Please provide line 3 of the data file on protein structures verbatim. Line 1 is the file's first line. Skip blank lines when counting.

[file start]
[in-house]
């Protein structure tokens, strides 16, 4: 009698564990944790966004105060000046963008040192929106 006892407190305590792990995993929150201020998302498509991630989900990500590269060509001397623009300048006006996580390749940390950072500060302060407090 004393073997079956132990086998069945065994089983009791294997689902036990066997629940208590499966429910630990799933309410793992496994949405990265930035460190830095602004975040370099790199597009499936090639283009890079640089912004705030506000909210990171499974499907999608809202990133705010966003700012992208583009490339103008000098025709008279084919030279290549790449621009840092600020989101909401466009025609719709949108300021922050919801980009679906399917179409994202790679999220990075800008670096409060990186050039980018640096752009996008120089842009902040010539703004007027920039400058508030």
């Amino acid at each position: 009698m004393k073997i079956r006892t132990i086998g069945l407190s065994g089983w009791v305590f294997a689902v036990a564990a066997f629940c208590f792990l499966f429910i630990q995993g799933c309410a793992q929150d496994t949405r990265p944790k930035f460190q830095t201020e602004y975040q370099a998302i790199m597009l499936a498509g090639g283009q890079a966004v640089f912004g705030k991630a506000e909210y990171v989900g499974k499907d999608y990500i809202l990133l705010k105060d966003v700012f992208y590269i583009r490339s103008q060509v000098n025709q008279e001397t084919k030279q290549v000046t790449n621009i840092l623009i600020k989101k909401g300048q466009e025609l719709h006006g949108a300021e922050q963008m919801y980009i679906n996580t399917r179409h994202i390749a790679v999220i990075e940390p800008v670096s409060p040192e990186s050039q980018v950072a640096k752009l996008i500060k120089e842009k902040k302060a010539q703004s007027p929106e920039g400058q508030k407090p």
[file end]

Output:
């Amino acid at each position: 009698m004393k073997i079956r006892t132990i086998g069945l407190s065994g089983w009791v305590f294997a689902v036990a564990a066997f629940c208590f792990l499966f429910i630990q995993g799933c309410a793992q929150d496994t949405r990265p944790k930035f460190q830095t201020e602004y975040q370099a998302i790199m597009l499936a498509g090639g283009q890079a966004v640089f912004g705030k991630a506000e909210y990171v989900g499974k499907d999608y990500i809202l990133l705010k105060d966003v700012f992208y590269i583009r490339s103008q060509v000098n025709q008279e001397t084919k030279q290549v000046t790449n621009i840092l623009i600020k989101k909401g300048q466009e025609l719709h006006g949108a300021e922050q963008m919801y980009i679906n996580t399917r179409h994202i390749a790679v999220i990075e940390p800008v670096s409060p040192e990186s050039q980018v950072a640096k752009l996008i500060k120089e842009k902040k302060a010539q703004s007027p929106e920039g400058q508030k407090p």